Enter the blogosphere.
When it comes to marketing, recognizing new media with which to spread your message is key. These days, that means blogging. “I think the blogosphere is going to become more and more important,” Horowitz says. “Bloggers are beginning to be taken seriously as journalists.”

To take advantage of current trends in blogging, Horowitz recommends publishing your own blog, using a service such as Blogger, and also posting comments on others’ blogs—always with a signature that includes your URL to initiate links back to your site, thereby improving your ranking in search engine results.

Get on your soapbox.
Networking is essential in corporate America. A great way to meet people—and sell yourself at the same time—is to become a professional speaker or teacher, according to Gamse, who delivers regular seminars for small businesses. If you run a landscaping business, for instance, you might address the local park district about water conservation, or if you run a hardware store, you might offer free home improvement classes for the public.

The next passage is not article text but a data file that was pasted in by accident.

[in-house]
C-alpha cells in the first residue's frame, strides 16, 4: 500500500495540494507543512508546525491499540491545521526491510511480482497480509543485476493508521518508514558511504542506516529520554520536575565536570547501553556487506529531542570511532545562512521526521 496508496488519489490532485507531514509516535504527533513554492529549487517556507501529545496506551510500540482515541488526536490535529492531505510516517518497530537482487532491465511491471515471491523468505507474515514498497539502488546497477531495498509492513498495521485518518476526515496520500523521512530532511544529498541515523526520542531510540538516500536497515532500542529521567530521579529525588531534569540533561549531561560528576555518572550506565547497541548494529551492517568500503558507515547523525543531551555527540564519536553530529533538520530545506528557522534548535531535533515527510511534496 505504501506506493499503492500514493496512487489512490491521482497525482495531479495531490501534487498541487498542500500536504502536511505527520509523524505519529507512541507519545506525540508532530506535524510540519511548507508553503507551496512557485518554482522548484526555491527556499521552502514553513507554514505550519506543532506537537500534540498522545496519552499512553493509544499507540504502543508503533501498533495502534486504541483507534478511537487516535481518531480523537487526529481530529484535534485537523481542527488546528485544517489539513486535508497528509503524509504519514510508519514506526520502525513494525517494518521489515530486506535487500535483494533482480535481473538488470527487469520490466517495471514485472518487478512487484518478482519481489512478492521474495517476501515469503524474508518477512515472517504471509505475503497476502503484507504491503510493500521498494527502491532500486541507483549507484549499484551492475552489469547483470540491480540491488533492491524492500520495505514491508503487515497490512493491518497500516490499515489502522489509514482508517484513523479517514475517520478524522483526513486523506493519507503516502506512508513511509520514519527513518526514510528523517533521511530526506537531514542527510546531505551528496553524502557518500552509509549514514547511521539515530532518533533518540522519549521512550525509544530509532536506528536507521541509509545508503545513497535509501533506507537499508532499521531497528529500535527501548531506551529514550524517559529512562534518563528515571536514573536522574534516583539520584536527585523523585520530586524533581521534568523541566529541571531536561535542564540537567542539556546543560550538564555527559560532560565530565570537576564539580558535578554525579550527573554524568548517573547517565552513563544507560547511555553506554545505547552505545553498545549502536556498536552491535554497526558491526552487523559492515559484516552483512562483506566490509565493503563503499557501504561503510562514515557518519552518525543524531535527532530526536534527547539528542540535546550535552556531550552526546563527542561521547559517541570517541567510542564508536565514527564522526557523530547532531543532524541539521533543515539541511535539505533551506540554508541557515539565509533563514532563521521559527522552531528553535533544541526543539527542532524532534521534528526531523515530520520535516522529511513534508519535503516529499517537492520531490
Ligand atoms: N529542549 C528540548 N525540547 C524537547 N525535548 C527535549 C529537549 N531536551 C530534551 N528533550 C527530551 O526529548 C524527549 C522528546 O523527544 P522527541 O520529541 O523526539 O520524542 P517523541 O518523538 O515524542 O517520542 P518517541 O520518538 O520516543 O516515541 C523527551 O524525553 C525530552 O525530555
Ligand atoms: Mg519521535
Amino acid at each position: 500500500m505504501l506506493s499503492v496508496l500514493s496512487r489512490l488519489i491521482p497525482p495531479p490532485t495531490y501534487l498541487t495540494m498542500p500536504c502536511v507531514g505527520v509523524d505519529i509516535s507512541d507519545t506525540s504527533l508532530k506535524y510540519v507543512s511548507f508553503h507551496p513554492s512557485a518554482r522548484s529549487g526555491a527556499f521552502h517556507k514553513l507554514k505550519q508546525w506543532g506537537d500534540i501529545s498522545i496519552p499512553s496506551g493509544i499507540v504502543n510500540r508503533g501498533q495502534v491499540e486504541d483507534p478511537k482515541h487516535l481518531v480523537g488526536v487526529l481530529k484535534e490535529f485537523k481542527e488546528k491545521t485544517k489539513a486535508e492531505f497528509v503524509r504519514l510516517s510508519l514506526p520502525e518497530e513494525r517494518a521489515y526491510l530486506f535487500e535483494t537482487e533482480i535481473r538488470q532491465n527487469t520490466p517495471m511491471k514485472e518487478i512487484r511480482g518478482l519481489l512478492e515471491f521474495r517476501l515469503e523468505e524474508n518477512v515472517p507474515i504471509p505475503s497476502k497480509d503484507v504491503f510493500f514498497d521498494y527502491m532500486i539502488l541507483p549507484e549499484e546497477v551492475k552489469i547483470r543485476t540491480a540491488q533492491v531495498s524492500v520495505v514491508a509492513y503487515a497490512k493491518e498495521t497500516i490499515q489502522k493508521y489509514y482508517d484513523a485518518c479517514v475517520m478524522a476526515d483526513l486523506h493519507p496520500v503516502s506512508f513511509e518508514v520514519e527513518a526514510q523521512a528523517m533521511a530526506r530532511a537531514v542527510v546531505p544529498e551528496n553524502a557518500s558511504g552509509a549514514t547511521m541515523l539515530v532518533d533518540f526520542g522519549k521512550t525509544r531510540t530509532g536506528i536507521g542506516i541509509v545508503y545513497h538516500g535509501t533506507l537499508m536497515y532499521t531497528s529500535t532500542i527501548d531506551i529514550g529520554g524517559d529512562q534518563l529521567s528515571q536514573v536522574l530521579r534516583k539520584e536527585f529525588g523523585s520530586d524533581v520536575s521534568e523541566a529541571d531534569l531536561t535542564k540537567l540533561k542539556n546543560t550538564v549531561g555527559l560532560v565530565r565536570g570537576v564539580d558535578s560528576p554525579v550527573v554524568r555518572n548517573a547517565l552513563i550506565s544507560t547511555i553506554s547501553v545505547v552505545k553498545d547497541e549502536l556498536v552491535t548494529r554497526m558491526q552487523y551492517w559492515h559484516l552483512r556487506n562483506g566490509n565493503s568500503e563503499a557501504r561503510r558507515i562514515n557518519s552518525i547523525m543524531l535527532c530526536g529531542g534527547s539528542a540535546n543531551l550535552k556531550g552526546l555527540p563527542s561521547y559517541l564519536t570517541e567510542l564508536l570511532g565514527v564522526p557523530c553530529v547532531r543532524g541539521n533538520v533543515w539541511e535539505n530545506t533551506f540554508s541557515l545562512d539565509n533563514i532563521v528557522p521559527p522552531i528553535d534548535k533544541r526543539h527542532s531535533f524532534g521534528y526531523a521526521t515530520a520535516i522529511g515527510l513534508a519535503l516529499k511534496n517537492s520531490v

Enroll in online discussion groups.
Another venue for fruitful networking exists in online discussion groups and electronic mailing lists. Horowitz participates regularly in these, which he finds via simple Internet searches and industry Web sites, and says that by contributing he has found customers and referrals, not to mention fresh business opportunities, such as invitations to participate in business panels and write books. “By presenting yourself as someone who’s willing to help,” he says, “amazing things can happen.”